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Cuña­do and Cog­nate

Cuña­do, Span­ish for “broth­er-in-law,” comes from the Latin cog­na­tus, from which we get the near-iden­ti­cal Eng­lish cog­nate. How can two words so sim­i­lar mean some­thing so dif­fer­ent?

The Latin root cog­na­tus it­self came from the roots com- (mean­ing “to­geth­er”) and gnasci (mean­ing “to be born”); thus, lit­er­al­ly, “born to­geth­er.” So, two words that are cog­nates are — et­y­mo­log­i­cal­ly-speak­ing — words that are born to­geth­er. And broth­ers-in-law are two men who are not broth­ers but were, in ef­fect at least, born to­geth­er as well.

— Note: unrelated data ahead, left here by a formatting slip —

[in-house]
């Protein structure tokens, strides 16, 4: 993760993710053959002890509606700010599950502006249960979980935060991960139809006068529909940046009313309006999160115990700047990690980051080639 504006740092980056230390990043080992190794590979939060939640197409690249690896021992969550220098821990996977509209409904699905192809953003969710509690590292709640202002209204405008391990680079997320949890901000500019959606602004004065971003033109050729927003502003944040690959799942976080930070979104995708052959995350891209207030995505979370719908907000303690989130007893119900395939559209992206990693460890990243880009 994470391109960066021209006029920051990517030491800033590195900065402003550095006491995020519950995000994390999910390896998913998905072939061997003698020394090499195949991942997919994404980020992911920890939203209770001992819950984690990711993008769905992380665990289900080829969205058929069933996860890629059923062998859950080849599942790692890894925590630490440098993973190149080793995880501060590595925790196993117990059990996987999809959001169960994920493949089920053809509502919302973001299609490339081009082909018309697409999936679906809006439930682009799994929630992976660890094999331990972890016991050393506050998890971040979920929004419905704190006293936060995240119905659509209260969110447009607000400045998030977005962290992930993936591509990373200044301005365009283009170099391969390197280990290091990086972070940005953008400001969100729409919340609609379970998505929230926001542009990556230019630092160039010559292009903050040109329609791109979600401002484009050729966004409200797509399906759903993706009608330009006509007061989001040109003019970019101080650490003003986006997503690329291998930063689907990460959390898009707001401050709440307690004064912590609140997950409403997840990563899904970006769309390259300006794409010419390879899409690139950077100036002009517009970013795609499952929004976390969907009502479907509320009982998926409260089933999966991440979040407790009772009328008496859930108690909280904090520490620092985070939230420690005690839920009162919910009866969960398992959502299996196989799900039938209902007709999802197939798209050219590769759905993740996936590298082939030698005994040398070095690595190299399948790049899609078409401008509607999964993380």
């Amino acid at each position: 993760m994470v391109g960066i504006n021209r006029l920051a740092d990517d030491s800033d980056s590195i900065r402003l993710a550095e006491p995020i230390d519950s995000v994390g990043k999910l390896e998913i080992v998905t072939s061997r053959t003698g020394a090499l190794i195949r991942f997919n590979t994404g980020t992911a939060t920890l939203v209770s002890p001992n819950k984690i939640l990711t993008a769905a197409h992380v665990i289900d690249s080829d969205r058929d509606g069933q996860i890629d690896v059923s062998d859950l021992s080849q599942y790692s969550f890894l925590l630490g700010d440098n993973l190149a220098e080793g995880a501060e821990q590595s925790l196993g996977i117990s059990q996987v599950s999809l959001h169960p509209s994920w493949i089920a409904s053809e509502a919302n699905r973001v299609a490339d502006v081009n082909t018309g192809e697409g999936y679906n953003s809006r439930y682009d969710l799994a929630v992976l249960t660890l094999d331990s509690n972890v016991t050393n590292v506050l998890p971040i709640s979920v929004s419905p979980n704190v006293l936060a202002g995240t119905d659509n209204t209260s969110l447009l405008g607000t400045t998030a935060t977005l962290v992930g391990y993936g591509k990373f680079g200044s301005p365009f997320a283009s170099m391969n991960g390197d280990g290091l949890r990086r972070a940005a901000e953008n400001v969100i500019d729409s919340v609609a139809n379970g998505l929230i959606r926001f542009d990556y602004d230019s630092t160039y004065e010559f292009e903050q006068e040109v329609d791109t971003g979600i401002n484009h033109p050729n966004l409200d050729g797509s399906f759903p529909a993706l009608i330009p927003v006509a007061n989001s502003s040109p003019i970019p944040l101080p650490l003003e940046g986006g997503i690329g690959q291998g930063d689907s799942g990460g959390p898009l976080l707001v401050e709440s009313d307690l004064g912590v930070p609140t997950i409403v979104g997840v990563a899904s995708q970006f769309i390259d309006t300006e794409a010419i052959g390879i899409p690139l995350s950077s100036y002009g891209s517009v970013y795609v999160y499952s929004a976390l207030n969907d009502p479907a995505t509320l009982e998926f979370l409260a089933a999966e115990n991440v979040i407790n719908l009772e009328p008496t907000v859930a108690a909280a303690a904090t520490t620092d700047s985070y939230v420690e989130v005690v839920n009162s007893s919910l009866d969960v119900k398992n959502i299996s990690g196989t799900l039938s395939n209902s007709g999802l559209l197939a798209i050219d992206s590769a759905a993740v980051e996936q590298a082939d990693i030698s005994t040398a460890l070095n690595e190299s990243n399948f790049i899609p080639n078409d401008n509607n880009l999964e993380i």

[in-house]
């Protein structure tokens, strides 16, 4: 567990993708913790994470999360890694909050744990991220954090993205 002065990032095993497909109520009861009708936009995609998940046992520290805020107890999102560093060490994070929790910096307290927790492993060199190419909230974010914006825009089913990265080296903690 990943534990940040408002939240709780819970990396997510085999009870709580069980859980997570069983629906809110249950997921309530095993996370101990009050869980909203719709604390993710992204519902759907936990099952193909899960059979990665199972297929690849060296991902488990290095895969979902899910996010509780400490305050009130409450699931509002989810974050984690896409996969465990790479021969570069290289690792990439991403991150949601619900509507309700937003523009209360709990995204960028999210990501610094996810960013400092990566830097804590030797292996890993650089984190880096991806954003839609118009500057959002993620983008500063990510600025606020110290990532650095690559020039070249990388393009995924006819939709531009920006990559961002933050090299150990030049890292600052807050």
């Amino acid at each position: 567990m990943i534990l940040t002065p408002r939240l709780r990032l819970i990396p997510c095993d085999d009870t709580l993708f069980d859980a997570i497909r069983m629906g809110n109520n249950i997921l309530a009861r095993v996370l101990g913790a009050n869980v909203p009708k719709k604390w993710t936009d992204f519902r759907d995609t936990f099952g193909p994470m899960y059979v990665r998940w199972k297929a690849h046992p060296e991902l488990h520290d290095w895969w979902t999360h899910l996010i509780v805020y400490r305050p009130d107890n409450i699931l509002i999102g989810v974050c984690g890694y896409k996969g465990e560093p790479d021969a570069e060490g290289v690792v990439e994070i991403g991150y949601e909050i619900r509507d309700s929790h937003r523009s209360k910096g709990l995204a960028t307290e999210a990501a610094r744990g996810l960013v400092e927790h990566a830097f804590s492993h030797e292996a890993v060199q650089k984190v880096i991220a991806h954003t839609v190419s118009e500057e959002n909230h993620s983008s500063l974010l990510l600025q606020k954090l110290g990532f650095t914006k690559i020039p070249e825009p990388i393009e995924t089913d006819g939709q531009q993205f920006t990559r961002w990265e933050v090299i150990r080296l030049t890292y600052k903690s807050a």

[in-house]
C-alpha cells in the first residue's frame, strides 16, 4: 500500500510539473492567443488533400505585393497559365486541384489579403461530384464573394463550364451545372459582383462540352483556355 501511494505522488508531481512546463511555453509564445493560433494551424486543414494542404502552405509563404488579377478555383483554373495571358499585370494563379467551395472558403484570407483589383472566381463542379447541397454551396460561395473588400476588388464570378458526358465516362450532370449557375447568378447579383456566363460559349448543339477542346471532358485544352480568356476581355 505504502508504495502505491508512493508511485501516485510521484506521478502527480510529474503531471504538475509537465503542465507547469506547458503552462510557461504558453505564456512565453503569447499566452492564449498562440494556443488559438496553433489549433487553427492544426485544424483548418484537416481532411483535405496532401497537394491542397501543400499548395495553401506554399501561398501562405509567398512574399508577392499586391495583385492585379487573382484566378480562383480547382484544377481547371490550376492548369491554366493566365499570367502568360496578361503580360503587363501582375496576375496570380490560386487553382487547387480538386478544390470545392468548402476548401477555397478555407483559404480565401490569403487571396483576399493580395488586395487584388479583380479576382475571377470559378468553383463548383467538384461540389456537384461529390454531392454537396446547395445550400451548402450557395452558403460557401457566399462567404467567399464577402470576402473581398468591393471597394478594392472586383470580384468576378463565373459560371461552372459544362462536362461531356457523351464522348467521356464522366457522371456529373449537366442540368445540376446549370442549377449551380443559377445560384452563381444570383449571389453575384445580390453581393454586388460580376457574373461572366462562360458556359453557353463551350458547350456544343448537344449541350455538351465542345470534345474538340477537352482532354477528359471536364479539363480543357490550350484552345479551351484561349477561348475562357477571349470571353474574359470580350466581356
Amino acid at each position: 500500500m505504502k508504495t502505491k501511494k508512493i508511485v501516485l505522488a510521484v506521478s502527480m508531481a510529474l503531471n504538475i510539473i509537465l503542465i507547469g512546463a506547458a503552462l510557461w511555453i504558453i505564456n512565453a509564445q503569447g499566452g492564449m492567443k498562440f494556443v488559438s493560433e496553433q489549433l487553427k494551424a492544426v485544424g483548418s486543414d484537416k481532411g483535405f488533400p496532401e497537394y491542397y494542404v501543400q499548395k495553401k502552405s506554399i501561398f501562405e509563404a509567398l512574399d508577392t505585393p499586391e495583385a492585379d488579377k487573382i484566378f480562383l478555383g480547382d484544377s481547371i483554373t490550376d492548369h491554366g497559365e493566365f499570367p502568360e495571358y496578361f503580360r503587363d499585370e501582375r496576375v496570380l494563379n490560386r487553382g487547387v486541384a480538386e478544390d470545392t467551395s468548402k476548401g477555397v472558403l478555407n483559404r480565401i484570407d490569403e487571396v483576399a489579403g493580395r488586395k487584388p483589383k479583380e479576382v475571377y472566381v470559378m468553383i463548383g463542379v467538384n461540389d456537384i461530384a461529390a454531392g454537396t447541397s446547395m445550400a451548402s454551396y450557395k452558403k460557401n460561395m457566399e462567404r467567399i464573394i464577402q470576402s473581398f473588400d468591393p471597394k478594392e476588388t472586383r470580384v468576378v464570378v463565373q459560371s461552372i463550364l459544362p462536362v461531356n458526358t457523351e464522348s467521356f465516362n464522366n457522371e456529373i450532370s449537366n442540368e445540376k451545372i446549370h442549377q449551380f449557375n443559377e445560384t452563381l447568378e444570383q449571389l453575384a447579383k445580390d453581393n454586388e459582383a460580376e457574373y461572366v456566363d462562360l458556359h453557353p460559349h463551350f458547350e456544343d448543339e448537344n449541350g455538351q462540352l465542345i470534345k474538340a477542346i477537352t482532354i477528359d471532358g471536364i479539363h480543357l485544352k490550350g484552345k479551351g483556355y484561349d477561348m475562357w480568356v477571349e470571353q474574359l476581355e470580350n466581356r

Note al­so that this is an ex­am­ple of the pat­tern where­by Latin words with a ‑gn- gen­er­al­ly be­came an ñ in Span­ish. Thus the c‑gn‑t of cog­nate maps to the c‑ñ-d of cuña­do.

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